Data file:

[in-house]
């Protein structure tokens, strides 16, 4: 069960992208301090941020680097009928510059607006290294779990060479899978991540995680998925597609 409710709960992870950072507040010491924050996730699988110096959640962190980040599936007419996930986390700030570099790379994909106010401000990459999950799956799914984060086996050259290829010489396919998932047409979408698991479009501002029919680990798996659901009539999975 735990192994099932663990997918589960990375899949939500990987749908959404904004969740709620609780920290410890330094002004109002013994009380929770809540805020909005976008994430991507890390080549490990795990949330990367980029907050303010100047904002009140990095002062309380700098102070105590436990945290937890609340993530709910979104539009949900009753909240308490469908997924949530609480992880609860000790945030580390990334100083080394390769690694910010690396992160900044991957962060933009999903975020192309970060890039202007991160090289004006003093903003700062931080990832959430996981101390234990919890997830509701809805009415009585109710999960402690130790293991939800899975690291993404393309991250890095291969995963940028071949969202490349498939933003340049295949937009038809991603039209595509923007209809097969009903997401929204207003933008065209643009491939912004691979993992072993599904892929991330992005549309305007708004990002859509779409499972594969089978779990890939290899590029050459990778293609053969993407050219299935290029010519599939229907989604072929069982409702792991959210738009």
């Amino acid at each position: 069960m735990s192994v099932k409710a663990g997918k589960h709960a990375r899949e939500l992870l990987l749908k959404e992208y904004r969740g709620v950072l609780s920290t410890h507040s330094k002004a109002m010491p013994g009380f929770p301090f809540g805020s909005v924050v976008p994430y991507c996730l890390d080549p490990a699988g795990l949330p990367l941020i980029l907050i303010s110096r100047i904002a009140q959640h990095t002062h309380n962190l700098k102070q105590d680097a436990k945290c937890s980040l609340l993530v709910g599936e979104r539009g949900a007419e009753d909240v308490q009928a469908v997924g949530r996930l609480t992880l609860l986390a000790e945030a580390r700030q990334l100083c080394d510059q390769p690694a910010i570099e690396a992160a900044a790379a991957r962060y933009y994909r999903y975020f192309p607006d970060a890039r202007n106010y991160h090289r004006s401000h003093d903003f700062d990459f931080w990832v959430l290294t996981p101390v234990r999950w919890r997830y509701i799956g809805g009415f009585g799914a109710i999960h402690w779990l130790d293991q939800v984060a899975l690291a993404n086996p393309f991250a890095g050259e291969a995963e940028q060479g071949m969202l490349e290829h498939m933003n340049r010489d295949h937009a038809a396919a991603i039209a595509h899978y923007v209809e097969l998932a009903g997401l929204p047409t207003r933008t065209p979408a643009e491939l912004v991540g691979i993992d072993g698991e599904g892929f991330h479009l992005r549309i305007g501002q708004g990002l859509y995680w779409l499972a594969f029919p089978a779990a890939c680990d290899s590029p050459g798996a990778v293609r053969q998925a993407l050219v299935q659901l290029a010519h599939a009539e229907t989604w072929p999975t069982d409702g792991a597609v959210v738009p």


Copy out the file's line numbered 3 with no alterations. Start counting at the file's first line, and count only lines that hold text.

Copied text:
């Amino acid at each position: 069960m735990s192994v099932k409710a663990g997918k589960h709960a990375r899949e939500l992870l990987l749908k959404e992208y904004r969740g709620v950072l609780s920290t410890h507040s330094k002004a109002m010491p013994g009380f929770p301090f809540g805020s909005v924050v976008p994430y991507c996730l890390d080549p490990a699988g795990l949330p990367l941020i980029l907050i303010s110096r100047i904002a009140q959640h990095t002062h309380n962190l700098k102070q105590d680097a436990k945290c937890s980040l609340l993530v709910g599936e979104r539009g949900a007419e009753d909240v308490q009928a469908v997924g949530r996930l609480t992880l609860l986390a000790e945030a580390r700030q990334l100083c080394d510059q390769p690694a910010i570099e690396a992160a900044a790379a991957r962060y933009y994909r999903y975020f192309p607006d970060a890039r202007n106010y991160h090289r004006s401000h003093d903003f700062d990459f931080w990832v959430l290294t996981p101390v234990r999950w919890r997830y509701i799956g809805g009415f009585g799914a109710i999960h402690w779990l130790d293991q939800v984060a899975l690291a993404n086996p393309f991250a890095g050259e291969a995963e940028q060479g071949m969202l490349e290829h498939m933003n340049r010489d295949h937009a038809a396919a991603i039209a595509h899978y923007v209809e097969l998932a009903g997401l929204p047409t207003r933008t065209p979408a643009e491939l912004v991540g691979i993992d072993g698991e599904g892929f991330h479009l992005r549309i305007g501002q708004g990002l859509y995680w779409l499972a594969f029919p089978a779990a890939c680990d290899s590029p050459g798996a990778v293609r053969q998925a993407l050219v299935q659901l290029a010519h599939a009539e229907t989604w072929p999975t069982d409702g792991a597609v959210v738009p």